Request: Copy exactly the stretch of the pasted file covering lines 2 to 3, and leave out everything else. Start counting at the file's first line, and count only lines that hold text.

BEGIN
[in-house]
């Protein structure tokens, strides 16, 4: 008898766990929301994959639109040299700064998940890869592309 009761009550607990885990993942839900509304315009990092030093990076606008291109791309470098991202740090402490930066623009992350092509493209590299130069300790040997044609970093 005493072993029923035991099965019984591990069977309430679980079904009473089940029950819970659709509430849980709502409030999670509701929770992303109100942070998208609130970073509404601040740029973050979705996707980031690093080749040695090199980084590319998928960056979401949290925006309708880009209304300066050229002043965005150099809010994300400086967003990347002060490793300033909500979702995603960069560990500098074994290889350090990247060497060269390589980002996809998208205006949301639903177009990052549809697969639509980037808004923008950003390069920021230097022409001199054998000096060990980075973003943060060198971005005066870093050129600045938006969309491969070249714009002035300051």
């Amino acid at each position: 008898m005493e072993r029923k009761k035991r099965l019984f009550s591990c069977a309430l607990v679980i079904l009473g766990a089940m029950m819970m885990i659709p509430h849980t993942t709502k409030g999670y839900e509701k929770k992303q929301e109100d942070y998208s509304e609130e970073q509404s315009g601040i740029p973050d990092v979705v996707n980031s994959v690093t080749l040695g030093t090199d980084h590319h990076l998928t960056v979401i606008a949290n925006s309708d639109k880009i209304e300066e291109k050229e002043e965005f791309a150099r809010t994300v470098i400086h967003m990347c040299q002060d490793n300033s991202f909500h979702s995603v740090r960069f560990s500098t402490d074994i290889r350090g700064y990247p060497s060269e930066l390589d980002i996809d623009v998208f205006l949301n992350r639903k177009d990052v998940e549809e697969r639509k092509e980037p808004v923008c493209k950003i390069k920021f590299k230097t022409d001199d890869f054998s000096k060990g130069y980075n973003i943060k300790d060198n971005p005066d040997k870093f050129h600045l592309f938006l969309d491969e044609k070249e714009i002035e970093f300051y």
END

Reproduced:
């Protein structure tokens, strides 16, 4: 008898766990929301994959639109040299700064998940890869592309 009761009550607990885990993942839900509304315009990092030093990076606008291109791309470098991202740090402490930066623009992350092509493209590299130069300790040997044609970093 005493072993029923035991099965019984591990069977309430679980079904009473089940029950819970659709509430849980709502409030999670509701929770992303109100942070998208609130970073509404601040740029973050979705996707980031690093080749040695090199980084590319998928960056979401949290925006309708880009209304300066050229002043965005150099809010994300400086967003990347002060490793300033909500979702995603960069560990500098074994290889350090990247060497060269390589980002996809998208205006949301639903177009990052549809697969639509980037808004923008950003390069920021230097022409001199054998000096060990980075973003943060060198971005005066870093050129600045938006969309491969070249714009002035300051």
């Amino acid at each position: 008898m005493e072993r029923k009761k035991r099965l019984f009550s591990c069977a309430l607990v679980i079904l009473g766990a089940m029950m819970m885990i659709p509430h849980t993942t709502k409030g999670y839900e509701k929770k992303q929301e109100d942070y998208s509304e609130e970073q509404s315009g601040i740029p973050d990092v979705v996707n980031s994959v690093t080749l040695g030093t090199d980084h590319h990076l998928t960056v979401i606008a949290n925006s309708d639109k880009i209304e300066e291109k050229e002043e965005f791309a150099r809010t994300v470098i400086h967003m990347c040299q002060d490793n300033s991202f909500h979702s995603v740090r960069f560990s500098t402490d074994i290889r350090g700064y990247p060497s060269e930066l390589d980002i996809d623009v998208f205006l949301n992350r639903k177009d990052v998940e549809e697969r639509k092509e980037p808004v923008c493209k950003i390069k920021f590299k230097t022409d001199d890869f054998s000096k060990g130069y980075n973003i943060k300790d060198n971005p005066d040997k870093f050129h600045l592309f938006l969309d491969e044609k070249e714009i002035e970093f300051y």